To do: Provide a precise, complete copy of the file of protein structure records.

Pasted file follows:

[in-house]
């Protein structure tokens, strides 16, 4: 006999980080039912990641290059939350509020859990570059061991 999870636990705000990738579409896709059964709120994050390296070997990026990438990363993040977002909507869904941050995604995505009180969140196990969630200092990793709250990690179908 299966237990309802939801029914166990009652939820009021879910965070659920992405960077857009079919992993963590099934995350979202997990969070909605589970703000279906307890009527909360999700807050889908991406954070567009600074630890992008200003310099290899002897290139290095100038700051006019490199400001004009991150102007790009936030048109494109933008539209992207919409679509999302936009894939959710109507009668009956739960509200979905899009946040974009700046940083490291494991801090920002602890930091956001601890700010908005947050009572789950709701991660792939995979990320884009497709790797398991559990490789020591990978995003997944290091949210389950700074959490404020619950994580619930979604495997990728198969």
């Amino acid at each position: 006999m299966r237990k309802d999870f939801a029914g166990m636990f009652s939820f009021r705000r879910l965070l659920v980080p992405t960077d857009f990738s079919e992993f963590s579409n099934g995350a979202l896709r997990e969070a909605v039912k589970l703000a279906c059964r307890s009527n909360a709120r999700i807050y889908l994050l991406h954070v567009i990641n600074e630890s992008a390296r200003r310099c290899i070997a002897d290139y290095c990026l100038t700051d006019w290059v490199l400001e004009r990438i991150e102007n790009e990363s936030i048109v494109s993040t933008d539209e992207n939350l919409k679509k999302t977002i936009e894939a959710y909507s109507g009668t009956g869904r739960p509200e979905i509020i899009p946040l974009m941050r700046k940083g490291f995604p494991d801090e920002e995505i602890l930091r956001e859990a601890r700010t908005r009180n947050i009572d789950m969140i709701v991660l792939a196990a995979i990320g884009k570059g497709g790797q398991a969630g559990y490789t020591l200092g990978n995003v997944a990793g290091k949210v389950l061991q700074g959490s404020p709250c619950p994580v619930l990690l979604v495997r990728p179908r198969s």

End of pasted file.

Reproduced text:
[in-house]
């Protein structure tokens, strides 16, 4: 006999980080039912990641290059939350509020859990570059061991 999870636990705000990738579409896709059964709120994050390296070997990026990438990363993040977002909507869904941050995604995505009180969140196990969630200092990793709250990690179908 299966237990309802939801029914166990009652939820009021879910965070659920992405960077857009079919992993963590099934995350979202997990969070909605589970703000279906307890009527909360999700807050889908991406954070567009600074630890992008200003310099290899002897290139290095100038700051006019490199400001004009991150102007790009936030048109494109933008539209992207919409679509999302936009894939959710109507009668009956739960509200979905899009946040974009700046940083490291494991801090920002602890930091956001601890700010908005947050009572789950709701991660792939995979990320884009497709790797398991559990490789020591990978995003997944290091949210389950700074959490404020619950994580619930979604495997990728198969």
């Amino acid at each position: 006999m299966r237990k309802d999870f939801a029914g166990m636990f009652s939820f009021r705000r879910l965070l659920v980080p992405t960077d857009f990738s079919e992993f963590s579409n099934g995350a979202l896709r997990e969070a909605v039912k589970l703000a279906c059964r307890s009527n909360a709120r999700i807050y889908l994050l991406h954070v567009i990641n600074e630890s992008a390296r200003r310099c290899i070997a002897d290139y290095c990026l100038t700051d006019w290059v490199l400001e004009r990438i991150e102007n790009e990363s936030i048109v494109s993040t933008d539209e992207n939350l919409k679509k999302t977002i936009e894939a959710y909507s109507g009668t009956g869904r739960p509200e979905i509020i899009p946040l974009m941050r700046k940083g490291f995604p494991d801090e920002e995505i602890l930091r956001e859990a601890r700010t908005r009180n947050i009572d789950m969140i709701v991660l792939a196990a995979i990320g884009k570059g497709g790797q398991a969630g559990y490789t020591l200092g990978n995003v997944a990793g290091k949210v389950l061991q700074g959490s404020p709250c619950p994580v619930l990690l979604v495997r990728p179908r198969s």